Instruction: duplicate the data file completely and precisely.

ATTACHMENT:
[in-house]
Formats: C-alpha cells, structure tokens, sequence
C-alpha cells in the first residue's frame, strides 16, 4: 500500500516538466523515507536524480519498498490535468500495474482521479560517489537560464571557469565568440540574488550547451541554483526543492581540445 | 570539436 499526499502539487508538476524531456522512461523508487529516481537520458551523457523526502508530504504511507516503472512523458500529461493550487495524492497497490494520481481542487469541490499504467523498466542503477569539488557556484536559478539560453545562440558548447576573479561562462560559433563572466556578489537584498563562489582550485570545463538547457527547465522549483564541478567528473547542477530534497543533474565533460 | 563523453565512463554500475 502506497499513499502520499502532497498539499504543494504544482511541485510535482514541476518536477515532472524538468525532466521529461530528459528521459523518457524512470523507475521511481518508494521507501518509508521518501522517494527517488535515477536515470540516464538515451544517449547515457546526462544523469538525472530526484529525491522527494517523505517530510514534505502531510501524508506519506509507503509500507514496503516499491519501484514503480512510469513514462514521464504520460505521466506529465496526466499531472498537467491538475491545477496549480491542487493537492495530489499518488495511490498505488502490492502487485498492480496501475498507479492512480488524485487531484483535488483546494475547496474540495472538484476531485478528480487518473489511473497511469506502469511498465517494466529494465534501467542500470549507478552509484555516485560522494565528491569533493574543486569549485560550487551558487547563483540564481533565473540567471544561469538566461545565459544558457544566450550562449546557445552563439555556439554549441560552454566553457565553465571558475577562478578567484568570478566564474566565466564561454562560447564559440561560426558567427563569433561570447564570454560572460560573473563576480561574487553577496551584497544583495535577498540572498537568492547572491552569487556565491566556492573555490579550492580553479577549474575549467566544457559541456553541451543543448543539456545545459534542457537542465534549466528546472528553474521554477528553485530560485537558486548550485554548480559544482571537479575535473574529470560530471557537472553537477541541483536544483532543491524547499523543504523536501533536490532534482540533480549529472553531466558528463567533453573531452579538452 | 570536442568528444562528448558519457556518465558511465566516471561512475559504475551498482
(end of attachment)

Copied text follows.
[in-house]
Formats: C-alpha cells, structure tokens, sequence
C-alpha cells in the first residue's frame, strides 16, 4: 500500500516538466523515507536524480519498498490535468500495474482521479560517489537560464571557469565568440540574488550547451541554483526543492581540445 | 570539436 499526499502539487508538476524531456522512461523508487529516481537520458551523457523526502508530504504511507516503472512523458500529461493550487495524492497497490494520481481542487469541490499504467523498466542503477569539488557556484536559478539560453545562440558548447576573479561562462560559433563572466556578489537584498563562489582550485570545463538547457527547465522549483564541478567528473547542477530534497543533474565533460 | 563523453565512463554500475 502506497499513499502520499502532497498539499504543494504544482511541485510535482514541476518536477515532472524538468525532466521529461530528459528521459523518457524512470523507475521511481518508494521507501518509508521518501522517494527517488535515477536515470540516464538515451544517449547515457546526462544523469538525472530526484529525491522527494517523505517530510514534505502531510501524508506519506509507503509500507514496503516499491519501484514503480512510469513514462514521464504520460505521466506529465496526466499531472498537467491538475491545477496549480491542487493537492495530489499518488495511490498505488502490492502487485498492480496501475498507479492512480488524485487531484483535488483546494475547496474540495472538484476531485478528480487518473489511473497511469506502469511498465517494466529494465534501467542500470549507478552509484555516485560522494565528491569533493574543486569549485560550487551558487547563483540564481533565473540567471544561469538566461545565459544558457544566450550562449546557445552563439555556439554549441560552454566553457565553465571558475577562478578567484568570478566564474566565466564561454562560447564559440561560426558567427563569433561570447564570454560572460560573473563576480561574487553577496551584497544583495535577498540572498537568492547572491552569487556565491566556492573555490579550492580553479577549474575549467566544457559541456553541451543543448543539456545545459534542457537542465534549466528546472528553474521554477528553485530560485537558486548550485554548480559544482571537479575535473574529470560530471557537472553537477541541483536544483532543491524547499523543504523536501533536490532534482540533480549529472553531466558528463567533453573531452579538452 | 570536442568528444562528448558519457556518465558511465566516471561512475559504475551498482